And what to do about a manager, who on evening sales visits, spoke of the “dry orgasms” I gave him. Or how to manage a doctor who promised to push my company’s products if I went out with him.
I am grateful for these experiences. I recently read a wonderful article on “ 5 ways to Practice Gratitude in an Insane World ” on Subho’s Jejune Diet in which the author speaks of the need to be grateful for difficult times.
I am grateful because the experiences made me sensitive as a human, allowed me to examine preconceptions, gave me an opportunity to heal and become whole, made me wise. More importantly, it prepared me to receive other stories.
My topic for Ph.D. research was very innocent—I wanted to understand how women in a particular transnational spiritual community lived. And unwittingly, I discovered that majority of the participants in the community were rape or incest survivors. In fact, I had been noting that my other research papers also strangely led to women who were survivors and that without intending to, I was actually documenting how they coped the thereafter and how they transformed.
Life experiences that converted all feminist theories I had read in textbooks into theories of flesh.
Year 2007 and 2008: As I sat through several evenings either listening to women, or listening over and again to the recordings, or reading transcripts, I realized the gravity of Gloria Anzaldua’s words “there are no safe spaces.” Whether the experience of a four-year old who was raped by her grandpa, or the young teen raped by her trusted male friend, or the young girl who witnessed her mother’s rape by a burglar, or the woman gangraped by soldiers, or the child raped by her uncle or the girl who went through cult abuse—Indian, American, Americans of Indian descent—notion of “good” men blistered and erupted and oozed out like a pus.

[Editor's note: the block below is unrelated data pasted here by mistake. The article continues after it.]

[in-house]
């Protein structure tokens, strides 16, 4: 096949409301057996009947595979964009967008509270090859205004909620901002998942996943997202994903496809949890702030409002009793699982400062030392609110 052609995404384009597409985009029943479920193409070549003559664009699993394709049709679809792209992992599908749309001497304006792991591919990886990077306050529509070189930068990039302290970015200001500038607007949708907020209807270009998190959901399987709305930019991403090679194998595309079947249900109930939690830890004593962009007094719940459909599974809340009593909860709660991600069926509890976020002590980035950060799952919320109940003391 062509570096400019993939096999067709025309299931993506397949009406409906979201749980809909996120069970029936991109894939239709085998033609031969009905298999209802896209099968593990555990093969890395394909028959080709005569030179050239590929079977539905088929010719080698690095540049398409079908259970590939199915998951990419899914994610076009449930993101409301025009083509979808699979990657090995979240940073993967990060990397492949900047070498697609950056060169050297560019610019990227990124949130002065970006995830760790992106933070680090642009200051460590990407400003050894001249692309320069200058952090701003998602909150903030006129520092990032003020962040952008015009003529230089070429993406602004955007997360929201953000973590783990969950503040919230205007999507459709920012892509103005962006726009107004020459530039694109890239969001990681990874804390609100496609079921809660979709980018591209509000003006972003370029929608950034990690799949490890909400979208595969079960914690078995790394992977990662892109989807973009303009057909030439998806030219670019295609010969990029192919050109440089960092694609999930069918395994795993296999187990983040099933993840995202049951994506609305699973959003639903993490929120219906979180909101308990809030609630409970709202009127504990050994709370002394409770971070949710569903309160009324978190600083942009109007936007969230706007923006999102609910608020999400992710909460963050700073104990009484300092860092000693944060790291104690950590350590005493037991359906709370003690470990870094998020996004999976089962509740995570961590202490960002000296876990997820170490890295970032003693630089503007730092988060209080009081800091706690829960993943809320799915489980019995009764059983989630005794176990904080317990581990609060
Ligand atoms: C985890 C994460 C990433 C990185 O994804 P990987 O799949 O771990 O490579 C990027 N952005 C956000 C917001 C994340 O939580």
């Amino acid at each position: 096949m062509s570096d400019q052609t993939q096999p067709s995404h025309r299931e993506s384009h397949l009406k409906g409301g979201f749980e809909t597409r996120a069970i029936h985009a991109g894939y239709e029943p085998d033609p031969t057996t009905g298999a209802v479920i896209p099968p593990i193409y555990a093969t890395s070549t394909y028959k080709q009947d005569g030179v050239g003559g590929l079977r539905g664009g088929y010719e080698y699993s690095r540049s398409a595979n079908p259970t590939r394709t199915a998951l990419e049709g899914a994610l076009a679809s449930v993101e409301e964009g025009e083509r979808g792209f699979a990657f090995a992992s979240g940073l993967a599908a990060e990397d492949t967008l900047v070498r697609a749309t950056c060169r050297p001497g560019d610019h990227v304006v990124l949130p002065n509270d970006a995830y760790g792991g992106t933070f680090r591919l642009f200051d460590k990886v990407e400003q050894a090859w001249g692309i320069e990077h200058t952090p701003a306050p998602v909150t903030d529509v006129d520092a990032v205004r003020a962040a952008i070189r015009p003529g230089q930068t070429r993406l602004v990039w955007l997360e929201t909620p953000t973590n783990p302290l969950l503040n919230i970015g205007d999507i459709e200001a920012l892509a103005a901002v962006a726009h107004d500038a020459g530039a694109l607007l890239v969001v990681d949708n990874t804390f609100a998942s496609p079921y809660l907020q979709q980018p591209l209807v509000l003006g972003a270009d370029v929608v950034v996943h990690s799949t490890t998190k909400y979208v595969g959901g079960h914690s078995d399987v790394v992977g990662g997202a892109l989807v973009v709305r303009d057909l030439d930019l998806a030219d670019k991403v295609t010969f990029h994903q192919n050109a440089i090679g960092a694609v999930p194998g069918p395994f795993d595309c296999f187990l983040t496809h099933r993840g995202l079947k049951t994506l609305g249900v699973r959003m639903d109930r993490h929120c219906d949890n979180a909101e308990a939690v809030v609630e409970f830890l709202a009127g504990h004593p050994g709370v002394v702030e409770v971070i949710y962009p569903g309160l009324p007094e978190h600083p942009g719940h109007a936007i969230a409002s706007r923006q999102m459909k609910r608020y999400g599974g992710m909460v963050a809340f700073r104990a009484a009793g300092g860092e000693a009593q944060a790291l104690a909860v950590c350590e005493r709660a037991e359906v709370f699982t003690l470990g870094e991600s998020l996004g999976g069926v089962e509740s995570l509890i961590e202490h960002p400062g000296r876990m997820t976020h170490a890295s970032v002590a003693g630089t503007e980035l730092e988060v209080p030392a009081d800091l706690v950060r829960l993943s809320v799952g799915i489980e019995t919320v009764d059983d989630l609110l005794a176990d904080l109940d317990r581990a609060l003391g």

There were men who were animals. And then there were men who let them be. In India and abroad.
Slowly all places where women congregated became spaces of listening. That poetess-activist. Women who visited women’s resource centre and them who walked for “Take Back the Night” annual marches. Till the classroom itself became a space to come out. I remember December month as I sat with my sheets, evaluating final presentations of my public speaking students, when she got up to speak.
A lovely, intelligent, alert and chirpy girl who confused me by being inexplicably absent for periods of time and who sometimes didn’t care to submit her assignments, a girl who deserved an A and yet weirdly stayed hovering between a B and C grade. She took stage and broke into a rap, a rap that shattered silences, of a continuous refrain—wasn’t my no a No? I still remember her, hands cutting through the air, voice increasing in fervour and tremor, bellowing from hidden depths, as the rhythm of her words slowly crumbled into a sad monosyllable—no.
In case you are wondering–he was not a stranger.
There must be There must be good men who sit, stand and walk withus. There must be. Pardon me. I don’t know who you are. Even if I have loved you, I don’t know if you were, are, will be a good man.
In my court, you are guilty until proven otherwise.
[ Gratitude to the sisters who shared their courage, their feisty spirits, as they did their vulnerabilities and fears, and their healing processes. This accidental documenter hopes to convert your learnings to wisdom for those who still live in the shadows of silence. Forgive my failings in the process.]
Bhavana is a fellow blogger. Her work : http://tillingtheearthwoman.blogspot.in/2012/12/take-back-india-i-men-we-trust.html